E. Pavlova, J. Skytte Institute of Government and Politics, University of Tartu, 36-326 Lossi, Tartu, 51003, Estonia (email@example.com)
During the crisis in Russia’s relations with the Western countries, provoked by the Ukrainian events, it is important to examine the position of countries whose view of the conflict has been either neutral or positive towards Russia. This article focuses on this previously unexplored subject, with help of examining the attitudes in Latin American countries to Russia’s recent policies. Without trying to analyze the conflict as such, it concentrates on the way it is seen by the Latin American public. This is done using two types of sources. The first part of the article presents the discourse analysis results of online media and sites that publish experts’ accounts of world politics. The second part is based on the results of in-depth interviews with experts and civil society activists conducted by the author in Bolivia (La Paz and Cochabamba) in December 2014. In both cases, the findings suggest that Latin American public opinion negatively evaluates what it sees as hegemonic ambitions of the West, but this does not automatically translate into the support of Moscow’s actions. The conflict around Ukraine is seen as a struggle for the spheres of influence, either between Russia and the West, or between the United States and Europe. In any case, Latin America is expected to lose from this struggle between hegemonic powers, because a world order based on influence areas would mean the U.S. unquestionable dominance in the Americas. Thus, Russia’s moral right to intervene in the internal affairs of Ukraine is often questioned, exactly for the reason that it is seen as Moscow’s protection of its own spheres of influence. At the same time, Russia’s actions are often seen as a reaction to an illegitimate intervention on the part of the U.S. or the West as a whole. Besides, there is a hope that Latin America would be able to benefit economically from sanctions imposed on Russia. In sum, Latin American view of the conflict combines economic pragmatism with a strong fear of potential geopolitical consequences.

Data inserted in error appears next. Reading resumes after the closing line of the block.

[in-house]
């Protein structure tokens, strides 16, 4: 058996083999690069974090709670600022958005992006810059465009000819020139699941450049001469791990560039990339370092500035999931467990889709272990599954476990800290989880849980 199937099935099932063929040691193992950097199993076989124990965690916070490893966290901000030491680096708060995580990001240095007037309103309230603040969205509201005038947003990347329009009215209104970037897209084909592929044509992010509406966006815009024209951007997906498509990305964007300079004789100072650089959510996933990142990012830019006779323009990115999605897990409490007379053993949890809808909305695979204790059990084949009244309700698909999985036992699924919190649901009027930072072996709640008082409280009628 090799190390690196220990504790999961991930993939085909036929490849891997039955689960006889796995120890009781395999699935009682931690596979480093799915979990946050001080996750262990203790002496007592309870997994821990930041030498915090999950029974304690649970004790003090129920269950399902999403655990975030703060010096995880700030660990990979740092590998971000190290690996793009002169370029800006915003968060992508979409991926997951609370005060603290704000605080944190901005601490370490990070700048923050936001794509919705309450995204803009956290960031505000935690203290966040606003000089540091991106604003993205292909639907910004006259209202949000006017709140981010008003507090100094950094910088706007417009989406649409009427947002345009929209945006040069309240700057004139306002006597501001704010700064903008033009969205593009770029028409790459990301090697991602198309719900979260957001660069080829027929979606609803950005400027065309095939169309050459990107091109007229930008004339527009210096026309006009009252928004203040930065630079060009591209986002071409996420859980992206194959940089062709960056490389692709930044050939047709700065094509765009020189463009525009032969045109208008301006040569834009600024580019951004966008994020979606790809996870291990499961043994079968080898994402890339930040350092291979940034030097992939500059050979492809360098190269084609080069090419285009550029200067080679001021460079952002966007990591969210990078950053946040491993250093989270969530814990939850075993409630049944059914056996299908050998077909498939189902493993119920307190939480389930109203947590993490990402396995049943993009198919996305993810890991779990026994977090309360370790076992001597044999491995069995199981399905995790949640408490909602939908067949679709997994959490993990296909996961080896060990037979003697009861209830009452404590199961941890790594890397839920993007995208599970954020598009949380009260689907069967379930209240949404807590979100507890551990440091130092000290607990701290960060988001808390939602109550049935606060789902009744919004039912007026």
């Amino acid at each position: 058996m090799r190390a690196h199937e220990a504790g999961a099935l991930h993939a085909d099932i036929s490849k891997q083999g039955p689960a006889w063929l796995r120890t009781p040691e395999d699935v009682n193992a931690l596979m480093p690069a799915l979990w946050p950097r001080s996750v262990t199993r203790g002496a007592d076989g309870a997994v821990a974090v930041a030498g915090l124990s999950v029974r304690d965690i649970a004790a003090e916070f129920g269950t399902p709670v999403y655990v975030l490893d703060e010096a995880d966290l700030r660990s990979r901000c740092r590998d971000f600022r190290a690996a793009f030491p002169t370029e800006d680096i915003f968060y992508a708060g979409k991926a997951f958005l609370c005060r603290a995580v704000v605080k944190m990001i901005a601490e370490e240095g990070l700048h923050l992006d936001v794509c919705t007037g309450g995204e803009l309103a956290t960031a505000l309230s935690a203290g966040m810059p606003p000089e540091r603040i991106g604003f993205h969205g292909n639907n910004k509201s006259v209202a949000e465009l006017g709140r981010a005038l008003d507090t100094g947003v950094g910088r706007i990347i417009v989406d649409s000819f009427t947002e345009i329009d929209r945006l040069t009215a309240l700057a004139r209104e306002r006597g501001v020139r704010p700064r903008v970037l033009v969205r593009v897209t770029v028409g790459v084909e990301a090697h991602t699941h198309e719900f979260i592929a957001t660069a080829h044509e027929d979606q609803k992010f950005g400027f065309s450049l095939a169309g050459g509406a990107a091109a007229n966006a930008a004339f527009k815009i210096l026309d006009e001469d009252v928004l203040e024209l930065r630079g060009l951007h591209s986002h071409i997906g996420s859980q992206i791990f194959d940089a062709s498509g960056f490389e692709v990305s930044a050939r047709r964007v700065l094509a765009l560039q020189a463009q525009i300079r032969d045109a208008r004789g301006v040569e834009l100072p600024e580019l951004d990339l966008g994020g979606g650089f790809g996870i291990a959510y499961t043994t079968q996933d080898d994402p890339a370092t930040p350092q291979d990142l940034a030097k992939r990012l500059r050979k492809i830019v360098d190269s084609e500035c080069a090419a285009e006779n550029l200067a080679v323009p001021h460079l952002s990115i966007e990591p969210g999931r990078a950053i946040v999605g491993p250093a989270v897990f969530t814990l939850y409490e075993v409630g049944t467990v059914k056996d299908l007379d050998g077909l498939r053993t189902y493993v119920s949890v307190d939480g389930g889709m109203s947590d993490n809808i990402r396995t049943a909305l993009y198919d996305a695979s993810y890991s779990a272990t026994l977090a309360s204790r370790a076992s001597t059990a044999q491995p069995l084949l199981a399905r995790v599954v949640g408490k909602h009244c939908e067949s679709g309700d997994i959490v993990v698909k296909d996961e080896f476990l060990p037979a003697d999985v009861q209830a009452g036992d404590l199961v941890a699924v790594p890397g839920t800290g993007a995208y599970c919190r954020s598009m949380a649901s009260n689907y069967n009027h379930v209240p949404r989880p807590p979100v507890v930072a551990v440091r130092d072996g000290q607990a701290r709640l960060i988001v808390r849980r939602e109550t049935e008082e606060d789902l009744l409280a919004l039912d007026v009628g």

Ukraine, Latin America, interview, Bolivia, structure of international relations, sphere of influence, hegemony
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